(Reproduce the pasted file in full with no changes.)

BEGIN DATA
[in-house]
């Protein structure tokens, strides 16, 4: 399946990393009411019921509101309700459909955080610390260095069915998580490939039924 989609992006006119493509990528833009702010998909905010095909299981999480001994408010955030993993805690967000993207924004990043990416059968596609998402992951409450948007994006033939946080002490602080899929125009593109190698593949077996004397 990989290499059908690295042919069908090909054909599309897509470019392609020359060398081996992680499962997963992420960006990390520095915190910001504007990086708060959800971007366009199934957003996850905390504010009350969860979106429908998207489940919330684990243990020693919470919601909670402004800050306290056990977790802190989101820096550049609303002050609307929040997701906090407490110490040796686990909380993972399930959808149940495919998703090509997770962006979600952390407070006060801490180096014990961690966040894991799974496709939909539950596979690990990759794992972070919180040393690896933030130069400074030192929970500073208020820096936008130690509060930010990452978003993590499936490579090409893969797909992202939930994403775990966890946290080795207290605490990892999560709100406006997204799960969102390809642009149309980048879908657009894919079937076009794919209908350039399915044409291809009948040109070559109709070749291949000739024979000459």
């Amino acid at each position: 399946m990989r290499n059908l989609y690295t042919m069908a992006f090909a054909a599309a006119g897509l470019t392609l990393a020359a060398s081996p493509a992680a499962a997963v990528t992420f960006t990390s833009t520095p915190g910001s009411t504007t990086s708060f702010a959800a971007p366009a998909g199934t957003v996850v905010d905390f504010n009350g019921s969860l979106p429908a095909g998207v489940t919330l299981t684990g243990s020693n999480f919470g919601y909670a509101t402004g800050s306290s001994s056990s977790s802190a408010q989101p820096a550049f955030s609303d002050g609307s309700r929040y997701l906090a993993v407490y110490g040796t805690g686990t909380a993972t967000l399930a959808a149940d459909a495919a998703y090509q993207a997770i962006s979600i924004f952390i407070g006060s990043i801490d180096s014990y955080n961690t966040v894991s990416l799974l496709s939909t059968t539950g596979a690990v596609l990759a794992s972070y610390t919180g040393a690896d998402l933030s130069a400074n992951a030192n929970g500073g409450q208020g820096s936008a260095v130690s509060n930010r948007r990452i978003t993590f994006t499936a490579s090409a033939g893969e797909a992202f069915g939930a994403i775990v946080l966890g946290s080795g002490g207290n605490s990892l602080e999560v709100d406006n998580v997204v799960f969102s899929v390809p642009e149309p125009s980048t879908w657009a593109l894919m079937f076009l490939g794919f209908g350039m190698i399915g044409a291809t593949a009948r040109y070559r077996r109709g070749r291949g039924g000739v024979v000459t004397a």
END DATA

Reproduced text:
[in-house]
């Protein structure tokens, strides 16, 4: 399946990393009411019921509101309700459909955080610390260095069915998580490939039924 989609992006006119493509990528833009702010998909905010095909299981999480001994408010955030993993805690967000993207924004990043990416059968596609998402992951409450948007994006033939946080002490602080899929125009593109190698593949077996004397 990989290499059908690295042919069908090909054909599309897509470019392609020359060398081996992680499962997963992420960006990390520095915190910001504007990086708060959800971007366009199934957003996850905390504010009350969860979106429908998207489940919330684990243990020693919470919601909670402004800050306290056990977790802190989101820096550049609303002050609307929040997701906090407490110490040796686990909380993972399930959808149940495919998703090509997770962006979600952390407070006060801490180096014990961690966040894991799974496709939909539950596979690990990759794992972070919180040393690896933030130069400074030192929970500073208020820096936008130690509060930010990452978003993590499936490579090409893969797909992202939930994403775990966890946290080795207290605490990892999560709100406006997204799960969102390809642009149309980048879908657009894919079937076009794919209908350039399915044409291809009948040109070559109709070749291949000739024979000459």
């Amino acid at each position: 399946m990989r290499n059908l989609y690295t042919m069908a992006f090909a054909a599309a006119g897509l470019t392609l990393a020359a060398s081996p493509a992680a499962a997963v990528t992420f960006t990390s833009t520095p915190g910001s009411t504007t990086s708060f702010a959800a971007p366009a998909g199934t957003v996850v905010d905390f504010n009350g019921s969860l979106p429908a095909g998207v489940t919330l299981t684990g243990s020693n999480f919470g919601y909670a509101t402004g800050s306290s001994s056990s977790s802190a408010q989101p820096a550049f955030s609303d002050g609307s309700r929040y997701l906090a993993v407490y110490g040796t805690g686990t909380a993972t967000l399930a959808a149940d459909a495919a998703y090509q993207a997770i962006s979600i924004f952390i407070g006060s990043i801490d180096s014990y955080n961690t966040v894991s990416l799974l496709s939909t059968t539950g596979a690990v596609l990759a794992s972070y610390t919180g040393a690896d998402l933030s130069a400074n992951a030192n929970g500073g409450q208020g820096s936008a260095v130690s509060n930010r948007r990452i978003t993590f994006t499936a490579s090409a033939g893969e797909a992202f069915g939930a994403i775990v946080l966890g946290s080795g002490g207290n605490s990892l602080e999560v709100d406006n998580v997204v799960f969102s899929v390809p642009e149309p125009s980048t879908w657009a593109l894919m079937f076009l490939g794919f209908g350039m190698i399915g044409a291809t593949a009948r040109y070559r077996r109709g070749r291949g039924g000739v024979v000459t004397a």